And it's also possible to use "god" as a metaphor for the universe.
 
2014-06-18 08:52:40 PM  

neongoats: Good.

But they should be able to teach about creationism, as long as they make sure to point out that it's not actually any more real than your typical superhero story or viking myth. And that basically the only people that believe in it are unspeakably savage, tribal primitives. With lots of parallels to flat earthers, anti vaxxers and assorted other completely invented nut jobbery.


Yes... as long as the only mention of creationism/intelligent design in science class is to refer students to social studies/theology/anthropology classes.  Anything more than that, acknowledging the existence of the concept, and directing students to the appropriate venue is playing into the bible-humpers plan.
 
2014-06-18 08:56:26 PM  
Why is this only in the geek section?
 
2014-06-18 08:57:13 PM  

bionicjoe: Einstein often invoked god to represent the unknown forces of the universe. All physicists do this.


This. As in "God does not play dice".

In other news, Einstein was a complicated pragmatist. Despite believing that "nationalism is an infantile disease, the measles of mankind", in later life he accepted the need for Israel to exist because of the special circumstances of post-war Judaism. At the same time, he turned down the offer of the (symbolic) presidency of Israel.

He also pointed out that "if my theory of relativity is proven successful, Germany will claim me as a German and France will declare me a citizen of the world. Should my theory prove untrue, France will say that I am a German, and Germany will declare that I am a Jew", thus proving himself to be far funnier on the topics of Germans, the French, and Jews than pretty much all Farkers.
 
2014-06-18 08:59:03 PM  

iron de havilland: veryequiped: "The gift of mental power comes from God, Divine Being, and if we concentrate our minds on that truth, we become in tune with this great power. My [m]other had taught me to seek all truth in the Bible; therefore I devoted the next few months to the study of this work." - Nicholas Tesla
"I want to know how God created this world. I am not interested in this or that phenomenon, in the spectrum of this or that element. I want to know His thoughts; the rest are details" - Albert Einstein

Yes, because clever people are flawless.

It's not as if Isaac Newton thought that there were good aspects of alchemy, enjoyed sticking pins in his eye for shiats and giggles and made good efforts to keep the achievements of his contemporaries down.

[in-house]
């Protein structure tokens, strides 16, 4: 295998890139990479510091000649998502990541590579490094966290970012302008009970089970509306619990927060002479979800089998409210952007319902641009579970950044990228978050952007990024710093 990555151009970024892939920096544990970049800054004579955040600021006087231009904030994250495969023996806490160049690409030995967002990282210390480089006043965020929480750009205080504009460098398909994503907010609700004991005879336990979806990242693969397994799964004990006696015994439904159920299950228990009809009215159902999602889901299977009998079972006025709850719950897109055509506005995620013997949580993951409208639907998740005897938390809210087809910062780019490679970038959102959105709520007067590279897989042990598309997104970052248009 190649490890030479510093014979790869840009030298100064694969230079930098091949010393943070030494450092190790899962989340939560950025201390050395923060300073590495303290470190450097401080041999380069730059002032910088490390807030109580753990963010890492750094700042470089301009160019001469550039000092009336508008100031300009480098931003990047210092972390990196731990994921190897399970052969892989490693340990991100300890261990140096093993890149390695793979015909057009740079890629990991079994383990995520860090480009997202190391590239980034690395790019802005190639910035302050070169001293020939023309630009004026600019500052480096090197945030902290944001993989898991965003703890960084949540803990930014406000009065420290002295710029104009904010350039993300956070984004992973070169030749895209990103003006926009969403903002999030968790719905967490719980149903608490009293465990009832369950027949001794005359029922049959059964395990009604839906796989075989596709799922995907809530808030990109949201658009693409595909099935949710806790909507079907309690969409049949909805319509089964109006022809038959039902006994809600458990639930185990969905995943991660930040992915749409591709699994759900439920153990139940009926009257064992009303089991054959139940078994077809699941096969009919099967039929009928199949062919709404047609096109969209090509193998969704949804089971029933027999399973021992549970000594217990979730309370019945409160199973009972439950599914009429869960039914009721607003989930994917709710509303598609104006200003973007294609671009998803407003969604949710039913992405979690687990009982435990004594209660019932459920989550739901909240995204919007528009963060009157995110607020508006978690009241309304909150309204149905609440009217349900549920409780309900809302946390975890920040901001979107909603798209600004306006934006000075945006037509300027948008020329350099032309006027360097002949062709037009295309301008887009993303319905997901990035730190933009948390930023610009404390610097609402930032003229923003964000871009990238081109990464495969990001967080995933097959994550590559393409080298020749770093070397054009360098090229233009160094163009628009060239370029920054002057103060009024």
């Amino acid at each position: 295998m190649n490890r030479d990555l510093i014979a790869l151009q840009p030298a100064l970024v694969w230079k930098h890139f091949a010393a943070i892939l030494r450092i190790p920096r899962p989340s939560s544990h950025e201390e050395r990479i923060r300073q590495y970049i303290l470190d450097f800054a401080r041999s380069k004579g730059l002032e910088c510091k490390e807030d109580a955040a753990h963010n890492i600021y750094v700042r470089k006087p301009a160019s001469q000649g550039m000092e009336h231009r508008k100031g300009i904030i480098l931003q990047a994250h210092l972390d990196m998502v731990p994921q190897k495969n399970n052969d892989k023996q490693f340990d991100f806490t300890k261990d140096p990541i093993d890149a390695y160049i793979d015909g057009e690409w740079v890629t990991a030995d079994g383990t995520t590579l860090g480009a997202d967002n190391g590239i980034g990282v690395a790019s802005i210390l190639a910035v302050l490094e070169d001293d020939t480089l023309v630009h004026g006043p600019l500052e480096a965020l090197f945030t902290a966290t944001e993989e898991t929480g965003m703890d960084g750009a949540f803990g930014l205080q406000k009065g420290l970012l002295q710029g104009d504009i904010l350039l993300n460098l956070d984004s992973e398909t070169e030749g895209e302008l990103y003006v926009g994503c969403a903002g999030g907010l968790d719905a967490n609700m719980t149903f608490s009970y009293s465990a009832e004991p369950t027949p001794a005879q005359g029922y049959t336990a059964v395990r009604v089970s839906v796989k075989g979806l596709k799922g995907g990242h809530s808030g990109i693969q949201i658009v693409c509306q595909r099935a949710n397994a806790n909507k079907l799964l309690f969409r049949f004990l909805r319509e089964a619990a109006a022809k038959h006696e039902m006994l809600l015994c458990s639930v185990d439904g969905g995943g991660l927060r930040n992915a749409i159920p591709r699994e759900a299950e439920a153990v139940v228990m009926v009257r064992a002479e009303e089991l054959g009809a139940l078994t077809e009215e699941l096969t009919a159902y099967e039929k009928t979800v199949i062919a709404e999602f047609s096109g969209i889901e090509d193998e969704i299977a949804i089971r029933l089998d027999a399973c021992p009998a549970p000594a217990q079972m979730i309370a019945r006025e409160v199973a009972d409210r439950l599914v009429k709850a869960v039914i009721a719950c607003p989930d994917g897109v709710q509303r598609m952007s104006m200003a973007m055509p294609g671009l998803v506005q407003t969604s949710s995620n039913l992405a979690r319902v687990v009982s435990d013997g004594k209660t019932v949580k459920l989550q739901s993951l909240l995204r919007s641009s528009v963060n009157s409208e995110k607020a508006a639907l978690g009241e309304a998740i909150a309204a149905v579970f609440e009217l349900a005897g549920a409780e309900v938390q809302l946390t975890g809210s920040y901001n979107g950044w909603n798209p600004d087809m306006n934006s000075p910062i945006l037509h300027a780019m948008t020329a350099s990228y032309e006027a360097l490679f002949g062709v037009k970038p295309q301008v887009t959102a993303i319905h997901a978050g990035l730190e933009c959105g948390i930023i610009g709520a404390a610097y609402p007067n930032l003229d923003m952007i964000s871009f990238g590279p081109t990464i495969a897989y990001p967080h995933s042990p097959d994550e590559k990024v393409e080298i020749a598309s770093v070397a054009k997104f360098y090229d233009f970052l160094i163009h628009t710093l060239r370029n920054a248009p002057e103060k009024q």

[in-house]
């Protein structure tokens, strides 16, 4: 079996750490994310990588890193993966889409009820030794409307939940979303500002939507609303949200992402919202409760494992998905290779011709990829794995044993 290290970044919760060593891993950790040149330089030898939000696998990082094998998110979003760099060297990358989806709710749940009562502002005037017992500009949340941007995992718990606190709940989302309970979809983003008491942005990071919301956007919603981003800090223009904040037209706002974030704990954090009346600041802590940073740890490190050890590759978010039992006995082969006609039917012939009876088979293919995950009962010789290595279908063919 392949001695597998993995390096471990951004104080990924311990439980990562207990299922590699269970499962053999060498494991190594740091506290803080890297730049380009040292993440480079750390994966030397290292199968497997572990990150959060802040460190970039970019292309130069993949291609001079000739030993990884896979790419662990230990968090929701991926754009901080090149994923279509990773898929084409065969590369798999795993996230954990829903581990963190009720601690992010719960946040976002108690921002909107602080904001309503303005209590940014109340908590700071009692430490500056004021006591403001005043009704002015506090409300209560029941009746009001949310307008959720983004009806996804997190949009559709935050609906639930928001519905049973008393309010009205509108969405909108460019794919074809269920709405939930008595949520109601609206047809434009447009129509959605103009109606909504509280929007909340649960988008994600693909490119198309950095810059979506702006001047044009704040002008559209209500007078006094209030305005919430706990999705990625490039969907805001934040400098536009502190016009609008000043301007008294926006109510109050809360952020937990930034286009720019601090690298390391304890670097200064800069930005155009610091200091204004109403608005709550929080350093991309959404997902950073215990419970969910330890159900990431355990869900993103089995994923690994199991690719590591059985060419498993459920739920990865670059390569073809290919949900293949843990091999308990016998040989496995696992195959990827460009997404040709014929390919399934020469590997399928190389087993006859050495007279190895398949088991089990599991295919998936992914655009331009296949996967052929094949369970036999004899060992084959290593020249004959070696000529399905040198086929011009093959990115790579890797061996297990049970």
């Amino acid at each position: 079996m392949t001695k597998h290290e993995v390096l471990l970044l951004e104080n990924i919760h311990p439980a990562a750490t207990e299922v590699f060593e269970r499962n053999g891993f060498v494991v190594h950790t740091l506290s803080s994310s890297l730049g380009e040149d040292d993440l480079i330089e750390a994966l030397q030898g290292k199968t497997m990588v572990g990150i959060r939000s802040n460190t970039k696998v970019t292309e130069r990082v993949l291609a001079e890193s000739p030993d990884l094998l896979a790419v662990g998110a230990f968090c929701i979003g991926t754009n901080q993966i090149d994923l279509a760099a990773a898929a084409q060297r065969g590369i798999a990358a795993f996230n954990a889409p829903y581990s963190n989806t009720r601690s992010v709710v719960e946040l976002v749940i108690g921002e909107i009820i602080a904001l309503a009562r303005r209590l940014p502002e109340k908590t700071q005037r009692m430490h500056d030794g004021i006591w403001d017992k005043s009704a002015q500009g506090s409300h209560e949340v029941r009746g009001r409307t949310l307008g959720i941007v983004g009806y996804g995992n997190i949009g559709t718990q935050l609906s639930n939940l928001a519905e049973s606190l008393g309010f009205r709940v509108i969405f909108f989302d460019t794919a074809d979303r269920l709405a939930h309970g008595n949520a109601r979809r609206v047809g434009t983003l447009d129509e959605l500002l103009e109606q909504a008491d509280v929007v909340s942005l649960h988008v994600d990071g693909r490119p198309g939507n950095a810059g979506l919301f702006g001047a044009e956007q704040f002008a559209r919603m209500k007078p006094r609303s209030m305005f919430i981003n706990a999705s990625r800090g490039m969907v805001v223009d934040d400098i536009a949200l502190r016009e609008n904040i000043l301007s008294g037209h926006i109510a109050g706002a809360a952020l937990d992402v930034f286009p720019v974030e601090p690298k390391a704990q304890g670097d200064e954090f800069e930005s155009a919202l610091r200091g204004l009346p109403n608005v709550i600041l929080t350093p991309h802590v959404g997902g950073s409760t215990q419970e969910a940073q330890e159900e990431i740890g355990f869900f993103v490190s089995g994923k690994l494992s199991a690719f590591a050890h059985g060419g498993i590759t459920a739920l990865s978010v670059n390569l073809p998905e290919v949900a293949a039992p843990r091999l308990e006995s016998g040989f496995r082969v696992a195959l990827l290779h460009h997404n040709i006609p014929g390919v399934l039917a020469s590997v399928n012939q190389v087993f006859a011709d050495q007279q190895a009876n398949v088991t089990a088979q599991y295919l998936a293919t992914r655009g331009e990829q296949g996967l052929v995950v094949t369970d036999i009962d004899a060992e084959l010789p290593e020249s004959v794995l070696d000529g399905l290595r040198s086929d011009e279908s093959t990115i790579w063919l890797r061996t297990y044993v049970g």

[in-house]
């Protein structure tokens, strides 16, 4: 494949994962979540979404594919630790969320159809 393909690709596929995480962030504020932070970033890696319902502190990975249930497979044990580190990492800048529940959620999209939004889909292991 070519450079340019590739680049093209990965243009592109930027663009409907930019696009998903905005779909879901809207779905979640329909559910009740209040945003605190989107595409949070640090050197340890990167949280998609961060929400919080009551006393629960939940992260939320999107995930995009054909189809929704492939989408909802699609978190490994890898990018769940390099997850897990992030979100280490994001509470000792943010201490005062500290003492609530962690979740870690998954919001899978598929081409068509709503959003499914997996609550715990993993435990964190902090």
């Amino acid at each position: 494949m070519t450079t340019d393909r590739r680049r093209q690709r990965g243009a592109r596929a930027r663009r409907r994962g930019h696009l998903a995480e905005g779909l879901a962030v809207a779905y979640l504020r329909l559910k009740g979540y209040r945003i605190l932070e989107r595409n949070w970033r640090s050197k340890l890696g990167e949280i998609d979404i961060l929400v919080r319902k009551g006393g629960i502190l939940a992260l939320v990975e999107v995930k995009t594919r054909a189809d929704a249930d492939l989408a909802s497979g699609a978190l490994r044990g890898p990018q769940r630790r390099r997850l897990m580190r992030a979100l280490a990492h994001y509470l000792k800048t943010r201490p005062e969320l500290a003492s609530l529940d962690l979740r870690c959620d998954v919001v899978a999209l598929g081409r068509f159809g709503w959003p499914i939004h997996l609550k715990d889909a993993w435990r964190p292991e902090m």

The guy that coined the term big bang theory? Fred Hoyle, a proponent of steady state astronomy.

And it's also possible to use "god" as a metaphor for the universe.


It is also my understanding that one can believe in "god" without believing that he/she/it created all the species on the planet out of whole clothe in a single day.
 
2014-06-18 09:06:19 PM  

bionicjoe: Good troll though.


Don't know if it was. A lot of religious sorts trot out the "God does not play dice" quote as evidence that Einstein believed in God, therefore a smrt person believed in God, therefore God must be real; checkmate, atheists.

But, even if Einstein went to his local synagogue every day and shouted from the rafters about the glories of Elohim, what has that to do with relativity?

What has science ever done for us?

/TV off.
 
2014-06-18 09:10:46 PM  
Didn't they put Darwin on their money for a while?
 
2014-06-18 09:13:45 PM  

iron de havilland: bionicjoe: Good troll though.

Don't know if it was. A lot of religious sorts trot out the "God does not play dice" quote as evidence that Einstein believed in God, therefore a smrt person believed in God, therefore God must be real; checkmate, atheists./TV off.


OK, so I believe in the Easter Bunny and leprechans. So they must be real, right?
 
2014-06-18 09:14:33 PM  

Demogorgon: Why is this only in the geek section?


Mayhap there is a giant backlog of trollish threads in the Poli tab and they didn't want to spread the schills out too thinly.
 
2014-06-18 09:16:13 PM  

czetie: bionicjoe: Einstein often invoked god to represent the unknown forces of the universe. All physicists do this.

This. As in "God does not play dice".

In other news, Einstein was a complicated pragmatist. Despite believing that "nationalism is an infantile disease, the measles of mankind", in later life he accepted the need for Israel to exist because of the special circumstances of post-war Judaism. At the same time, he turned down the offer of the (symbolic) presidency of Israel.